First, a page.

The Nostalgia Fact-Check is a recurring Vulture feature in which we revisit a seminal movie, TV show, or album that reflexively evinces an “Oh my God, that was the best ever!” response by a certain demographic, owing to it having been imprinted on them early. Now, years later, we will take a look at these classics in a more objective, unforgiving adult light: Are they really the best ever? How do they hold up now? We’ve already reconsidered a number of once-beloved entertainments. This week, we consider the original version of one of this Friday’s big releases: Total Recall.
Background: Arnold Schwarzenegger was no one’s first choice to play accountant turned superspy Douglas Quaid in the big-screen adaptation of the Philip K. Dick short story “We Can Remember It for You Wholesale” — except Arnold Schwarzenegger’s. The future Governator campaigned for the role throughout the eighties, even though producer Dino De Laurentiis insisted he was wrong for the part. It’s easy to see why Dino was skeptical. Schwarzenegger spent the entire decade playing just two types of characters: figurative killing machines (Conan the Barbarian, Predator) and literal killing machines. De Laurentiis preferred actors with a bit more range and box-office clout —Schwarzenegger’s first $100 million hit, and his first role as a recognizable human being, didn’t come until 1988’s Twins.
In the meantime, Total Recall went through an endless series of creative permutations: Jeff Bridges was attached, then Richard Dreyfuss signed on, then David Cronenberg came onboard as director and campaigned for William Hurt to get the Quaid role. Eventually the project was handed to Bruce Beresford and Patrick Swayze, but when De Laurentiis’s company went bankrupt, Total Swayzecall fell apart at the last minute. That’s when Schwarzenegger swooped in, securing the rights and hiring RoboCop director Paul Verhoeven. Quaid the meek accountant became Quaid the inordinately burly construction worker, and the rest was box-office history. Total Recall earned $119 million in the United States, Schwarzenegger’s second $100 million hit in a row after Twins, cementing his status as one of the most popular movie stars in the world.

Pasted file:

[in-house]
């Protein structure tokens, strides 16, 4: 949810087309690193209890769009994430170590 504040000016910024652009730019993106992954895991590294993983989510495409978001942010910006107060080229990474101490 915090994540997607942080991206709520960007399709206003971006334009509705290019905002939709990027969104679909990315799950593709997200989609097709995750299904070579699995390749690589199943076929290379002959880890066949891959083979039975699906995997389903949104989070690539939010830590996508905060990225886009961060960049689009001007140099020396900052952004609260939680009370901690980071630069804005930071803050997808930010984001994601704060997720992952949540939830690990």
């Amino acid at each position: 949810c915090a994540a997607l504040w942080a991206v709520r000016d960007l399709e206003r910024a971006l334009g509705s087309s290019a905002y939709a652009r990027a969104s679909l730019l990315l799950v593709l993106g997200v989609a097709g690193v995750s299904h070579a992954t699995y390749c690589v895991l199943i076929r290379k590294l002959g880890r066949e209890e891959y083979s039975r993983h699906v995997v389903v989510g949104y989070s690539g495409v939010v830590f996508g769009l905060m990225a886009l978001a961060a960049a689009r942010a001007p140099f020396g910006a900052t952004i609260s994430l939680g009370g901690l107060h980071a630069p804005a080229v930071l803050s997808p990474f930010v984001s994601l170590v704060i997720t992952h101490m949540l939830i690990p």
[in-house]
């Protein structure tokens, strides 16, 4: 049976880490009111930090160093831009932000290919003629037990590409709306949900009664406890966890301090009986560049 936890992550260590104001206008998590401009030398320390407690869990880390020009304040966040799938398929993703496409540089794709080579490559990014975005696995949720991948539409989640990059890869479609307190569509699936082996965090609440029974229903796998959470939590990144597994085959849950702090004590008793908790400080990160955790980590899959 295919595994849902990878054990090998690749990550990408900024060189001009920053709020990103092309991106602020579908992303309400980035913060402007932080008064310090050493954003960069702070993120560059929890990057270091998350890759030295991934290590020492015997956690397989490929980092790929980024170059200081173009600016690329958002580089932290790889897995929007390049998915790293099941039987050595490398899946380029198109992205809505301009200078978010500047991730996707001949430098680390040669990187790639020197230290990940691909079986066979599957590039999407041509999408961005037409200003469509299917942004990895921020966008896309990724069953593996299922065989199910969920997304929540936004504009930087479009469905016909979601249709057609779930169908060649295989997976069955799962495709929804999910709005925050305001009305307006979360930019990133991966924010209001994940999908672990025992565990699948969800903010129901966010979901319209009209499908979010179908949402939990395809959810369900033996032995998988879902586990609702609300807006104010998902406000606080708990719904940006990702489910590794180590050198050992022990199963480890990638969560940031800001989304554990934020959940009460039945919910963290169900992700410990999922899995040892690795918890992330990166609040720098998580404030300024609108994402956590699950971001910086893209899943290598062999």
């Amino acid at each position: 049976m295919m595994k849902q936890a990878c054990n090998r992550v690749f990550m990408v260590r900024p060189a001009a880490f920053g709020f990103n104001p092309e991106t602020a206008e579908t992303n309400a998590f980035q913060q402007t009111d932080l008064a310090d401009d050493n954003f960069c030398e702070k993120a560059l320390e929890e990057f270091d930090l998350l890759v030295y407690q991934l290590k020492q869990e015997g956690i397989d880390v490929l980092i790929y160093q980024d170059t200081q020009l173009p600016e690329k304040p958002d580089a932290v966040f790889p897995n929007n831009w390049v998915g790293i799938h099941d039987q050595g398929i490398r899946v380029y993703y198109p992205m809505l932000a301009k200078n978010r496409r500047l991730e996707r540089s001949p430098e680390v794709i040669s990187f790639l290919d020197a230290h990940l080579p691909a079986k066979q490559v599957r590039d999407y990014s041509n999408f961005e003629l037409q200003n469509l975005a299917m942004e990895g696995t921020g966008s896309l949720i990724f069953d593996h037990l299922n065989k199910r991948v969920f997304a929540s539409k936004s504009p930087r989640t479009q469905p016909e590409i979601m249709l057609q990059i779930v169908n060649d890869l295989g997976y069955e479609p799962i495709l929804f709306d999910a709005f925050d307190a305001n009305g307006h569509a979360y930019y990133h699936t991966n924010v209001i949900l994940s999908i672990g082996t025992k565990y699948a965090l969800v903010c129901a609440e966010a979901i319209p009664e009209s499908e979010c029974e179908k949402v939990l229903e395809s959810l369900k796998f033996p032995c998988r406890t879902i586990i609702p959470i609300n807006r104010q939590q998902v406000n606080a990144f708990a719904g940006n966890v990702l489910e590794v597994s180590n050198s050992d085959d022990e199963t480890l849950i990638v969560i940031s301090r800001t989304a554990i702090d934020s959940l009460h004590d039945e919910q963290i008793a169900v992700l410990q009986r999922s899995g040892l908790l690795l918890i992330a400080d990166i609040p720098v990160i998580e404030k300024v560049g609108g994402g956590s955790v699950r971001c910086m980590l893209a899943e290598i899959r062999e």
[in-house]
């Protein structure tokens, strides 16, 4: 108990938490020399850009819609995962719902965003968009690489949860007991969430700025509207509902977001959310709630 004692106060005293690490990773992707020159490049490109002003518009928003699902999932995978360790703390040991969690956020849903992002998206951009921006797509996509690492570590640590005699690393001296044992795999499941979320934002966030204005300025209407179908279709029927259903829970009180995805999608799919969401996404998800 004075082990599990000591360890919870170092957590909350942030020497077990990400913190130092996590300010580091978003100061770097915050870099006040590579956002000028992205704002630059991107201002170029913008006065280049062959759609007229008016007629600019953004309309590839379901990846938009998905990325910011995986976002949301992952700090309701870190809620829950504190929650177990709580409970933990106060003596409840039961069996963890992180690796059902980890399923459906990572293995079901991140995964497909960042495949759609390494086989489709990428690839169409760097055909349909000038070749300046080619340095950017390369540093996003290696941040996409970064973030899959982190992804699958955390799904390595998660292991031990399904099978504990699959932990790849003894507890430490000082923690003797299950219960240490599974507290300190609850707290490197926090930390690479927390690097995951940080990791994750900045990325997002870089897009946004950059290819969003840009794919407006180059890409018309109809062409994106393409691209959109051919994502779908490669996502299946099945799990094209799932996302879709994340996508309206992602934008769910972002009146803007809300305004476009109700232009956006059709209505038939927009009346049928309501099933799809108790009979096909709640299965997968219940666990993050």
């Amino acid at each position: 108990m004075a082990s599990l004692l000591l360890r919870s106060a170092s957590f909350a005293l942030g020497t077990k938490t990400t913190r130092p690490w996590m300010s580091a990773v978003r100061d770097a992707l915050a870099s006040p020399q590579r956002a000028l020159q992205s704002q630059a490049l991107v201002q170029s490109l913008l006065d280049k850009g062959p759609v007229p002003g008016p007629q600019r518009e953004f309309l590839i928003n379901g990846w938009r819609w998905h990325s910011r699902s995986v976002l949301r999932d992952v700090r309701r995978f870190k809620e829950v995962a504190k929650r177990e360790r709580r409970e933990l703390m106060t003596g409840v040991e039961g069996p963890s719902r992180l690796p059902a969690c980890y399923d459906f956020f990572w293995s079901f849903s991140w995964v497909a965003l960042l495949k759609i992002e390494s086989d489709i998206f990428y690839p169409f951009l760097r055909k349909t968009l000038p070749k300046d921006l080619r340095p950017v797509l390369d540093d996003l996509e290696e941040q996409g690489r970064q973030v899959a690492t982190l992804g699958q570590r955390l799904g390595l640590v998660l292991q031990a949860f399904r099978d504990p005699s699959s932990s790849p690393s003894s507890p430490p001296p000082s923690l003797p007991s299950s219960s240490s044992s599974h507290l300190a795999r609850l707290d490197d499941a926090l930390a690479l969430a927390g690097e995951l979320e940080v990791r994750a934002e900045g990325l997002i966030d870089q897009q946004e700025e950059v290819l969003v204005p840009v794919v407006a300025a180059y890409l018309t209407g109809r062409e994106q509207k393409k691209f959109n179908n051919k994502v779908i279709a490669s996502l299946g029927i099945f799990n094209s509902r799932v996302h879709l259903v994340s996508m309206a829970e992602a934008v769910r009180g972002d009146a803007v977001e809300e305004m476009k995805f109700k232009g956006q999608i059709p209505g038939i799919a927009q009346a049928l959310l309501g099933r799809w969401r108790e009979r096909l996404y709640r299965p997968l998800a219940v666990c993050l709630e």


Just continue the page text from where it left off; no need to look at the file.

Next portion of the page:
Nostalgia Demographic: action fans and science-fiction nerds who came of age in the late eightiess and early nineties; breast fetishists.
Fact-check: In my hazy childhood memories, Total Recall seems like some kind of wonderful dream: A sci-fi action movie that works as a mindless adventure and a subversive mindfuck? A vision of the future that’s chilling and exciting? Arnold Schwarzenegger playing a regular guy and doing it convincingly? Surely it couldn’t possibly be as good as I remember it.
Granted, when it comes to Schwarzenegger, I’m not exactly the most objective judge. Terminator 2: Judgment Day was the first R-rated movie I ever saw, and from the moment Arnold blew away Robert Patrick with the line “Hasta la vista, baby,” I was hooked for life — on movies and on Schwarzenegger. In the months that followed that first viewing of T2, I obsessively watched every Arnold film I could get my hands on: The Running Man, Commando, and the first Terminator were all favorites. I only saw Total Recall later — my protective parents deemed its outrageously excessive violence and three-for-the-price-of-two topless shots too risqué for a 10-year-old — but when I finally caught up with it in middle school, it blew my mind.
Fifteen years later, it still does. True, a few parts already look dated some 60 years before they’re scheduled to actually take place. The scientists of Earth circa 2084 have figured out how to colonize Mars and implant false memories in people’s brains, yet the concept of portable phones seems to have completely eluded them (the characters use hilariously clunky video phones instead). Otherwise, Total Recall looks just as good as it did in 1990 — maybe better. The film was made right on the cusp of Hollywood’s digital revolution, during the last hurrah of old-school analog special effects. It took decades for computers to approach the level of photo-real detail and sophistication exhibited by practical makeup artists like Rob Bottin, whose grotesquely featured Martian mutants — including the infamous three-breasted woman — represent one of the high-water marks of the period (and my pubescence).